The Castillos

Weather for the most part was good, despite brief bouts of rain the first three days. Sunday it was supposed to be rainy in the afternoon, which was to be my free time for exploring the old

El Morro

part of the city and the “San Juan National Historic Site,” but Weather Channel forecasts aside it turned out to be sunny.  Lovely.  So this was the main “adventure” part, including a glance into the huge Cementerio Maria Magdelena de Pazzis outside the city wall to the north, the Cathedral of San Juan, the Plaza Colon (a very nice park, of which there are several, in this case with a statue of Columbus at the top of a pillar but up too high for my camera to reach to), and to the south a walk down the Paseo de la Princesa along San Juan Bay and entering the city through its original main gate.

But the main attractions were the two castillos, that of San Cristobal to the east, dating back to the Seventeenth Century, and a century before that El Morro guarding the bay on the western tip of the city, begun in 1539.  Both fortifications continued to be added onto over the centuries, El Morro ultimately having six separate levels (of which I explored five but skipped the “water battery” at the very bottom, my knees beginning to give out by then), including a lighthouse at the top built (I think) in the early Twentieth Century — and still in use.

And then, Monday morning, I chickened out on taking the city bus (I had come in on the bus, however, through – someone has to say it, yes? – picturesque narrow streets) and hailed a taxi to the airport.  Time to go home.  But, having changed my seat to the left of the airplane the evening before, I did have a brief final look through the window at a tiny Morro Castle to start the trip back to the mainland.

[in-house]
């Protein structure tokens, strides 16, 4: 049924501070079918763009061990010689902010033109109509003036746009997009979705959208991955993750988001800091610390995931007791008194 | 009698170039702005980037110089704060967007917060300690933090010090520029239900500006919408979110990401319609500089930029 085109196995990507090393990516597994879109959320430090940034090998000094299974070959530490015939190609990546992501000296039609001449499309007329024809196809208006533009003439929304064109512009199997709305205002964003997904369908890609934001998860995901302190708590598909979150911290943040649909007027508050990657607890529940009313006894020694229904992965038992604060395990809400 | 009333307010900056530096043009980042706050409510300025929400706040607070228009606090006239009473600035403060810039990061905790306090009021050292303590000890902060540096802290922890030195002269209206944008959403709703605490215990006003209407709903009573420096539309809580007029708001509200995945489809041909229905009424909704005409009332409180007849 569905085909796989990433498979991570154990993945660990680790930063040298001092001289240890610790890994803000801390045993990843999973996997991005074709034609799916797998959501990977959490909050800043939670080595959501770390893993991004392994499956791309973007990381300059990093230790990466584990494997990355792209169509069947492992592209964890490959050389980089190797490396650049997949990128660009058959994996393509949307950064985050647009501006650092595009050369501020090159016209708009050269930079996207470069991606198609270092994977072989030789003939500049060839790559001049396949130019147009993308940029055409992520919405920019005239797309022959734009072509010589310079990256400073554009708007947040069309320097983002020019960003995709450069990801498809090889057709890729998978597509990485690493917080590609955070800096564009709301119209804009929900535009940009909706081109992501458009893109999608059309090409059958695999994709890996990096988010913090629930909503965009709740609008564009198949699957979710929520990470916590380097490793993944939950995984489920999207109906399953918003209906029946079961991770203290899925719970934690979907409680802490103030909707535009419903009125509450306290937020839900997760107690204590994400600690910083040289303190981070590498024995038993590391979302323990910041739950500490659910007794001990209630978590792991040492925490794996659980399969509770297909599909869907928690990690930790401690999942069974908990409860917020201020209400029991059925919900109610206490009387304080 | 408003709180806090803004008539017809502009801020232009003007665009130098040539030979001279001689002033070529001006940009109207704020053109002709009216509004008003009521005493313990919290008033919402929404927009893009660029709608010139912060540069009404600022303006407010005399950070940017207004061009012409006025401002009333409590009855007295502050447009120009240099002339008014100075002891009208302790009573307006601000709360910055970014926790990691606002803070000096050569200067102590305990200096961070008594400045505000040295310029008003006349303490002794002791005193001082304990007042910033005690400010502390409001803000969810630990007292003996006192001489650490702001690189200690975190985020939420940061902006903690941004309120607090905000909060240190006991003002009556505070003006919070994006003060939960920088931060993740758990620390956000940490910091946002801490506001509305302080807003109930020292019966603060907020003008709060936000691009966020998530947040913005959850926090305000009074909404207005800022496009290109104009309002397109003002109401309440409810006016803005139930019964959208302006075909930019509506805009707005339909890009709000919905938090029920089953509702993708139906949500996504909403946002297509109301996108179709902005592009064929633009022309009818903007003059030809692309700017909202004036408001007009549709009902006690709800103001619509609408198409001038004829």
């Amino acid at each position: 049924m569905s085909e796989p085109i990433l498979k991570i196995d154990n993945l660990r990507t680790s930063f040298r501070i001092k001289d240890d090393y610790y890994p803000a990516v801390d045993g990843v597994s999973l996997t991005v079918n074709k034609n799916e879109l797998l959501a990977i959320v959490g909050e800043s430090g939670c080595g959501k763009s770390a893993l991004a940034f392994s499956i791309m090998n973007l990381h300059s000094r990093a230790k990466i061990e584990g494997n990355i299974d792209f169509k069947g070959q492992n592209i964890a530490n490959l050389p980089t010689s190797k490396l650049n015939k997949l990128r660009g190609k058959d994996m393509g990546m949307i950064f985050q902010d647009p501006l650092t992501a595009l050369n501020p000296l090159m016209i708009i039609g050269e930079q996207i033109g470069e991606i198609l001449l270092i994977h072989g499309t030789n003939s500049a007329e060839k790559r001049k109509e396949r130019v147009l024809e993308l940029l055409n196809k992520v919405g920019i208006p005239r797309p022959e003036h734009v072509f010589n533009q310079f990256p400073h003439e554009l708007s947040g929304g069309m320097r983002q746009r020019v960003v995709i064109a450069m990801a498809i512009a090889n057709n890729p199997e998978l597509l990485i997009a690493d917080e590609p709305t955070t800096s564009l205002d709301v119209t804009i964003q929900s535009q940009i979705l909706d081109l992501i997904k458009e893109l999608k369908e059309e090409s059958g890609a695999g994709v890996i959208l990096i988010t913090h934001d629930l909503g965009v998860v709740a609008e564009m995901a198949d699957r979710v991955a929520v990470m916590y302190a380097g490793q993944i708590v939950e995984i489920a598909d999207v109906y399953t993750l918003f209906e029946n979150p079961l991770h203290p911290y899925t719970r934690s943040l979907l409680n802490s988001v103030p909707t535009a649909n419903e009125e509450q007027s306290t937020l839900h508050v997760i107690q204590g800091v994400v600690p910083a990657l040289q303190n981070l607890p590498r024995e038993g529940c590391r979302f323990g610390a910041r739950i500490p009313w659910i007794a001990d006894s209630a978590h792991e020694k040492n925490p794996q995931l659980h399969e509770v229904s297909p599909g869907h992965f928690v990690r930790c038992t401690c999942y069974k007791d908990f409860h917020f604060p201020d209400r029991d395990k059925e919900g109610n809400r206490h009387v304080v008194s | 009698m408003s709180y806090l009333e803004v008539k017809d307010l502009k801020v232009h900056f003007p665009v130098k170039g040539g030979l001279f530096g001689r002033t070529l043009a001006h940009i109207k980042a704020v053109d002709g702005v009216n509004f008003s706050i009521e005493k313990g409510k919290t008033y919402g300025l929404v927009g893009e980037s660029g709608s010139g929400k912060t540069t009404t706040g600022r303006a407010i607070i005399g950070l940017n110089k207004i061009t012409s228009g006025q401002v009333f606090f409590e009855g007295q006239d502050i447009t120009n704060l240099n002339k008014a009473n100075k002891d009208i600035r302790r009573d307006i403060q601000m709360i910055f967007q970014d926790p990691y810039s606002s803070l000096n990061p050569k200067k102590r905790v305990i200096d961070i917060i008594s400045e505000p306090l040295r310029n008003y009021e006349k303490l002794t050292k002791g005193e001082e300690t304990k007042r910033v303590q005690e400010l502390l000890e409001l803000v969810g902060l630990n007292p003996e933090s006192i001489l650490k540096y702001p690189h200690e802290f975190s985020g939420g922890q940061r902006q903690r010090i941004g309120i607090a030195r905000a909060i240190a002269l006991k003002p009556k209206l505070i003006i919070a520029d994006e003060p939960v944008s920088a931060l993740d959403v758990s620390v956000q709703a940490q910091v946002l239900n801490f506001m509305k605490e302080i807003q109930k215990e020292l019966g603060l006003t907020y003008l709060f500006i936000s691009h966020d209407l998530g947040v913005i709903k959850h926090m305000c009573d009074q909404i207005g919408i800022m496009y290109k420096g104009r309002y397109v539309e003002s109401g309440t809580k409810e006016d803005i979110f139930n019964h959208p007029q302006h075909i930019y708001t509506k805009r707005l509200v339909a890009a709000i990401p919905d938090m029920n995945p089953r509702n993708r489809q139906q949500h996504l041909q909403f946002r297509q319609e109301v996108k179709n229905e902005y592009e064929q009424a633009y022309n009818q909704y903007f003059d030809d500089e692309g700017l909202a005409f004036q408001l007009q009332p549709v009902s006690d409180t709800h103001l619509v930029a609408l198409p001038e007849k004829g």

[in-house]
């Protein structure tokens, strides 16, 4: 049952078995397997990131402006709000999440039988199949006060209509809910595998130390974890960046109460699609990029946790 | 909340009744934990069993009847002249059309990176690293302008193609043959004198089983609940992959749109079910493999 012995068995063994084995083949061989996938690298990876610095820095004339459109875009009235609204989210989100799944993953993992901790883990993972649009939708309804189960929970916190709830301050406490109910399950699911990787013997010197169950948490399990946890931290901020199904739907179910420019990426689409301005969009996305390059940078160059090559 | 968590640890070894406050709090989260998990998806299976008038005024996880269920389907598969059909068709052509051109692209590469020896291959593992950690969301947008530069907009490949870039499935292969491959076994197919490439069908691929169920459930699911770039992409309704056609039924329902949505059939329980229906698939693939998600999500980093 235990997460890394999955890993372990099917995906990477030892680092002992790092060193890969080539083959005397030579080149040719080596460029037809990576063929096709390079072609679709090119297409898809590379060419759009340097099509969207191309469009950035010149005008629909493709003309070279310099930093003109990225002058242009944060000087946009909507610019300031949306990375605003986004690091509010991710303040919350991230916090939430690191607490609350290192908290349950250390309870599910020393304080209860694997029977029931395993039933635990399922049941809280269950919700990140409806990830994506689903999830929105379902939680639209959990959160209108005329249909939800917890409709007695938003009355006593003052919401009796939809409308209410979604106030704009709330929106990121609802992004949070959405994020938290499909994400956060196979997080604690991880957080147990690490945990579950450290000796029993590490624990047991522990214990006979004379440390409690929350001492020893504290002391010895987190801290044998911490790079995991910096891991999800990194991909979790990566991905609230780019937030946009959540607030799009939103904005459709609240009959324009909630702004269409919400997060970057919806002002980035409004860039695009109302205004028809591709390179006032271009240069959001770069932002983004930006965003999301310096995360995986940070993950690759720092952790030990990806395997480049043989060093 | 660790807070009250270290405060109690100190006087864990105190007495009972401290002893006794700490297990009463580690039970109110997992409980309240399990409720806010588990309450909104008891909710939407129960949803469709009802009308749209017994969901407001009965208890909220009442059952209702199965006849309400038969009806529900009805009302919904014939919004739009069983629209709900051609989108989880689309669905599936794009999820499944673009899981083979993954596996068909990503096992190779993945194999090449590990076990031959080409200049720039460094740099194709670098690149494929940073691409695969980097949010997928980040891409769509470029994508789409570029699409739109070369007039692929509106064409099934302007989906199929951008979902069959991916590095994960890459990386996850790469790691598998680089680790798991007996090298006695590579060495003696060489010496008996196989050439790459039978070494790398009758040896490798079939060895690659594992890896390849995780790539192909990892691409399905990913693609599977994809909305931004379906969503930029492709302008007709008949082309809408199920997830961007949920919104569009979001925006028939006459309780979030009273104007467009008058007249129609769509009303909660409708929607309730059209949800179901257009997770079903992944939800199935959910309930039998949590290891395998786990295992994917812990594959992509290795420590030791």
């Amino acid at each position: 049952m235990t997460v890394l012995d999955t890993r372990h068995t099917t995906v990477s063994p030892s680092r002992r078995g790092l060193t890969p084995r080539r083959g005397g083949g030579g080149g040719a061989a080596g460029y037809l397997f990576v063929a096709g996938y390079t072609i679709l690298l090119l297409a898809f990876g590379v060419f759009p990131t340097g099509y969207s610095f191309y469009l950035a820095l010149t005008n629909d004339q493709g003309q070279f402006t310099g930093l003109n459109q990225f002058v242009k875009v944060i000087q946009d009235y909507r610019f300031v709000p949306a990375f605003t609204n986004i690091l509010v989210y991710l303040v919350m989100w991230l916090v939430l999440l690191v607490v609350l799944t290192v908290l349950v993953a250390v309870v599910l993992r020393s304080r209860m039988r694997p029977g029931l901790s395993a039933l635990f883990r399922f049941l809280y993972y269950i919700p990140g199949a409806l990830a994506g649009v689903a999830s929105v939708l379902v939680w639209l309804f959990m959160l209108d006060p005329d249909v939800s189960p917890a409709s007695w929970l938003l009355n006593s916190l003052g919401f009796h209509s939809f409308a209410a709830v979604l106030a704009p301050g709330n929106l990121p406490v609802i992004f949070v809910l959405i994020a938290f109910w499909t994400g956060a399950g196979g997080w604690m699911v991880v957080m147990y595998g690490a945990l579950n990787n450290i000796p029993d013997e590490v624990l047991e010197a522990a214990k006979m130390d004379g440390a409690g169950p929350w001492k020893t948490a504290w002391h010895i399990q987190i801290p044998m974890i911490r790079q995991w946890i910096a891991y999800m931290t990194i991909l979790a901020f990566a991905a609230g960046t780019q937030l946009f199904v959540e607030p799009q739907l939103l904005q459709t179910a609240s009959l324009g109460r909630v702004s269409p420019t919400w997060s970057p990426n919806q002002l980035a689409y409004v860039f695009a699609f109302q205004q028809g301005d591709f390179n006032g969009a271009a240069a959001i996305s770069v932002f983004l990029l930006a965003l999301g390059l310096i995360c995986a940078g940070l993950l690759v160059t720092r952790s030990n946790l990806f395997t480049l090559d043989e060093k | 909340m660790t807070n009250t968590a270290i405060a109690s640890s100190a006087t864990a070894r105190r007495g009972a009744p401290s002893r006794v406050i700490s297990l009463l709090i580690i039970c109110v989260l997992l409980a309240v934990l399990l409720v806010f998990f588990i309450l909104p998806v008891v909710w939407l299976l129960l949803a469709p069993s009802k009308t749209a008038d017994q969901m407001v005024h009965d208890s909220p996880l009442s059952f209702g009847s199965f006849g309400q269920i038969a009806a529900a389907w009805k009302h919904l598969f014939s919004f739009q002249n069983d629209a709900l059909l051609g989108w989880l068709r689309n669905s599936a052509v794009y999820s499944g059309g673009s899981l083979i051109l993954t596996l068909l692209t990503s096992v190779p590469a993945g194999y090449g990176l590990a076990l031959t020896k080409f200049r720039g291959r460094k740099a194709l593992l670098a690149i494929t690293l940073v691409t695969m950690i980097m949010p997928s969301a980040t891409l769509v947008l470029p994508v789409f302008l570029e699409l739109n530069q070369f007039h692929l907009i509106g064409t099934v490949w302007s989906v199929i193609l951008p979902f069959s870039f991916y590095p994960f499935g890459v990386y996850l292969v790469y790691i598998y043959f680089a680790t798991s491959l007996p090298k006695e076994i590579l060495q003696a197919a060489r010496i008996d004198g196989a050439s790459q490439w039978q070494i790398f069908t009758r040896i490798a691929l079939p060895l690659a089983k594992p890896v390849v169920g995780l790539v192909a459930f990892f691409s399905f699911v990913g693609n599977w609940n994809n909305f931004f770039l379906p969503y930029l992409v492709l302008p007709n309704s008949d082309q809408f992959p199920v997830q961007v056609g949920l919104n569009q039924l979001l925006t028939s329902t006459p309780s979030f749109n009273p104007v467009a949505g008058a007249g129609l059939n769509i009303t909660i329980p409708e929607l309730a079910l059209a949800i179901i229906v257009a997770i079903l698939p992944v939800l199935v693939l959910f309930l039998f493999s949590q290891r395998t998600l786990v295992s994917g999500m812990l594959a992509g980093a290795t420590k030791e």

.

*”The Wellmaster’s Daughter” can also be found in my collection STRANGE MISTRESSES: TALES OF WONDER AND ROMANCE (for which, click its picture in the center column).

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  1. What a fine trip and I loved the ideas of the panels you participated in or attended! Thanks for the photos and tidbits of history. Now, I would like to know how serving coffee or tea would be a “liability”. Say what? Could you get free soft drinks or bottled water? Something, anyway, to wet your whistle!

  2. My guess is it had to do with some kind of insurance regulation on non-hotel staff using electricity. They did have cold drinks on ice and I suggested they could get bottled ice tea for us morning caffeine hounds (as I and others had them bring out at least the Cokes to put on ice with the fruit juice and Sprites) and Saturday they had added cans of Arizona Sweet Tea. Plus one nice touch, fruit cups of various sorts on ice too which, with “raw” pop tarts, made for semi-nourishing breakfasts.